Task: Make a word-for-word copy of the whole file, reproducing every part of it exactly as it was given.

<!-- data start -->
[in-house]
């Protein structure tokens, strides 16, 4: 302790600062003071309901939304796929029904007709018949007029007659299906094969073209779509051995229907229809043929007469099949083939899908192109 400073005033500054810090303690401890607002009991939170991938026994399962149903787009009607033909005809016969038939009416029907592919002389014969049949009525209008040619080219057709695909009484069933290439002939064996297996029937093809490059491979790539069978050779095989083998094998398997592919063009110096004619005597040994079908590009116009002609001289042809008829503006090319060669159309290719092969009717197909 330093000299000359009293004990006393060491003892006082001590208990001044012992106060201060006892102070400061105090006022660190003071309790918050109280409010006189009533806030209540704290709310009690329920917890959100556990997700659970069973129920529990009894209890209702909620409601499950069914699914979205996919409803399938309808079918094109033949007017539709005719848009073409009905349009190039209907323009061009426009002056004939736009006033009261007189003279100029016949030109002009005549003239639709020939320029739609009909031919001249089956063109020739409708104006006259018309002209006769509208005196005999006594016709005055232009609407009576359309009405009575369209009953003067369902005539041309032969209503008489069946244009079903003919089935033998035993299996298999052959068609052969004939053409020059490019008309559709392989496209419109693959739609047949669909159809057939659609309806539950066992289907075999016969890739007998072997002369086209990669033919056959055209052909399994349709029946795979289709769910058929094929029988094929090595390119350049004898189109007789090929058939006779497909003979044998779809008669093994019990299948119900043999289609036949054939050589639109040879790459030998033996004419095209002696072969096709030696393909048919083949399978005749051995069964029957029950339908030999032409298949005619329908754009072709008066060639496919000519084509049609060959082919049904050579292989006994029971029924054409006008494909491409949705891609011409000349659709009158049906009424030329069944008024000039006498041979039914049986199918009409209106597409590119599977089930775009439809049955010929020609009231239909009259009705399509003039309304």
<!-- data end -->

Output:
[in-house]
């Protein structure tokens, strides 16, 4: 302790600062003071309901939304796929029904007709018949007029007659299906094969073209779509051995229907229809043929007469099949083939899908192109 400073005033500054810090303690401890607002009991939170991938026994399962149903787009009607033909005809016969038939009416029907592919002389014969049949009525209008040619080219057709695909009484069933290439002939064996297996029937093809490059491979790539069978050779095989083998094998398997592919063009110096004619005597040994079908590009116009002609001289042809008829503006090319060669159309290719092969009717197909 330093000299000359009293004990006393060491003892006082001590208990001044012992106060201060006892102070400061105090006022660190003071309790918050109280409010006189009533806030209540704290709310009690329920917890959100556990997700659970069973129920529990009894209890209702909620409601499950069914699914979205996919409803399938309808079918094109033949007017539709005719848009073409009905349009190039209907323009061009426009002056004939736009006033009261007189003279100029016949030109002009005549003239639709020939320029739609009909031919001249089956063109020739409708104006006259018309002209006769509208005196005999006594016709005055232009609407009576359309009405009575369209009953003067369902005539041309032969209503008489069946244009079903003919089935033998035993299996298999052959068609052969004939053409020059490019008309559709392989496209419109693959739609047949669909159809057939659609309806539950066992289907075999016969890739007998072997002369086209990669033919056959055209052909399994349709029946795979289709769910058929094929029988094929090595390119350049004898189109007789090929058939006779497909003979044998779809008669093994019990299948119900043999289609036949054939050589639109040879790459030998033996004419095209002696072969096709030696393909048919083949399978005749051995069964029957029950339908030999032409298949005619329908754009072709008066060639496919000519084509049609060959082919049904050579292989006994029971029924054409006008494909491409949705891609011409000349659709009158049906009424030329069944008024000039006498041979039914049986199918009409209106597409590119599977089930775009439809049955010929020609009231239909009259009705399509003039309304």